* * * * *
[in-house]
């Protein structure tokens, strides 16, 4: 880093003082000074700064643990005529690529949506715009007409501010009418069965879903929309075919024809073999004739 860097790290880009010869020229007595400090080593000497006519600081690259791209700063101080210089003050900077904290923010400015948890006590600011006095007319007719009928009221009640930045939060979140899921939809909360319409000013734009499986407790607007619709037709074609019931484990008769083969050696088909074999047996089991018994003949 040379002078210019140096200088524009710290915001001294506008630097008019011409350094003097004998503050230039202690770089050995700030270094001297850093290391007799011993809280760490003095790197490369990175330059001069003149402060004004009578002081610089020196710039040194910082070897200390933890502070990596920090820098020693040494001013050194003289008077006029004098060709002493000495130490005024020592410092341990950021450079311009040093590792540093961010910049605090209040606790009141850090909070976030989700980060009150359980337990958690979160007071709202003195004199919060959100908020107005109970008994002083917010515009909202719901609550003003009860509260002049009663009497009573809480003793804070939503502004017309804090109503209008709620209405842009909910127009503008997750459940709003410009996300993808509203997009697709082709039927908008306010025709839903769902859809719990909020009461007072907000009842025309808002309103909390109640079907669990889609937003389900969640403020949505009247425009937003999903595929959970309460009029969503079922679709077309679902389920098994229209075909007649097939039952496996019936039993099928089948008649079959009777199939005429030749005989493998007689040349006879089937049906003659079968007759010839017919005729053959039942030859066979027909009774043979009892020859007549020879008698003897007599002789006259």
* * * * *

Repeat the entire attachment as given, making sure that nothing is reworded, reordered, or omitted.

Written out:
[in-house]
């Protein structure tokens, strides 16, 4: 880093003082000074700064643990005529690529949506715009007409501010009418069965879903929309075919024809073999004739 860097790290880009010869020229007595400090080593000497006519600081690259791209700063101080210089003050900077904290923010400015948890006590600011006095007319007719009928009221009640930045939060979140899921939809909360319409000013734009499986407790607007619709037709074609019931484990008769083969050696088909074999047996089991018994003949 040379002078210019140096200088524009710290915001001294506008630097008019011409350094003097004998503050230039202690770089050995700030270094001297850093290391007799011993809280760490003095790197490369990175330059001069003149402060004004009578002081610089020196710039040194910082070897200390933890502070990596920090820098020693040494001013050194003289008077006029004098060709002493000495130490005024020592410092341990950021450079311009040093590792540093961010910049605090209040606790009141850090909070976030989700980060009150359980337990958690979160007071709202003195004199919060959100908020107005109970008994002083917010515009909202719901609550003003009860509260002049009663009497009573809480003793804070939503502004017309804090109503209008709620209405842009909910127009503008997750459940709003410009996300993808509203997009697709082709039927908008306010025709839903769902859809719990909020009461007072907000009842025309808002309103909390109640079907669990889609937003389900969640403020949505009247425009937003999903595929959970309460009029969503079922679709077309679902389920098994229209075909007649097939039952496996019936039993099928089948008649079959009777199939005429030749005989493998007689040349006879089937049906003659079968007759010839017919005729053959039942030859066979027909009774043979009892020859007549020879008698003897007599002789006259």